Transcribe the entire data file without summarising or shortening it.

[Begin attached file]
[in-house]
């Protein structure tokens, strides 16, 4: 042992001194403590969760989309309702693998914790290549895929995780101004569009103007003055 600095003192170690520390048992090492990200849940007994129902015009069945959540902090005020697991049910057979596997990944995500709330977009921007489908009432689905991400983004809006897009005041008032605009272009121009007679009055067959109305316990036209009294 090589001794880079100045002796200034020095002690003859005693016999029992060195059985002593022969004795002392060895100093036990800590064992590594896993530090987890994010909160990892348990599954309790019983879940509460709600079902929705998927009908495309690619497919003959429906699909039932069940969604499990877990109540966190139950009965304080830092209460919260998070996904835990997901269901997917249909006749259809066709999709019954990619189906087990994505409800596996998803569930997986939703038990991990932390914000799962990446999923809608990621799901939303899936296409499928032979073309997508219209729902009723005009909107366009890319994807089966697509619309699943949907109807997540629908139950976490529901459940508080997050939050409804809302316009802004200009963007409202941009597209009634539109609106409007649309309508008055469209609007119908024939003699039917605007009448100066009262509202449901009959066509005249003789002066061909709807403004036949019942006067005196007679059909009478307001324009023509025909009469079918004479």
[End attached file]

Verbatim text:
[in-house]
């Protein structure tokens, strides 16, 4: 042992001194403590969760989309309702693998914790290549895929995780101004569009103007003055 600095003192170690520390048992090492990200849940007994129902015009069945959540902090005020697991049910057979596997990944995500709330977009921007489908009432689905991400983004809006897009005041008032605009272009121009007679009055067959109305316990036209009294 090589001794880079100045002796200034020095002690003859005693016999029992060195059985002593022969004795002392060895100093036990800590064992590594896993530090987890994010909160990892348990599954309790019983879940509460709600079902929705998927009908495309690619497919003959429906699909039932069940969604499990877990109540966190139950009965304080830092209460919260998070996904835990997901269901997917249909006749259809066709999709019954990619189906087990994505409800596996998803569930997986939703038990991990932390914000799962990446999923809608990621799901939303899936296409499928032979073309997508219209729902009723005009909107366009890319994807089966697509619309699943949907109807997540629908139950976490529901459940508080997050939050409804809302316009802004200009963007409202941009597209009634539109609106409007649309309508008055469209609007119908024939003699039917605007009448100066009262509202449901009959066509005249003789002066061909709807403004036949019942006067005196007679059909009478307001324009023509025909009469079918004479």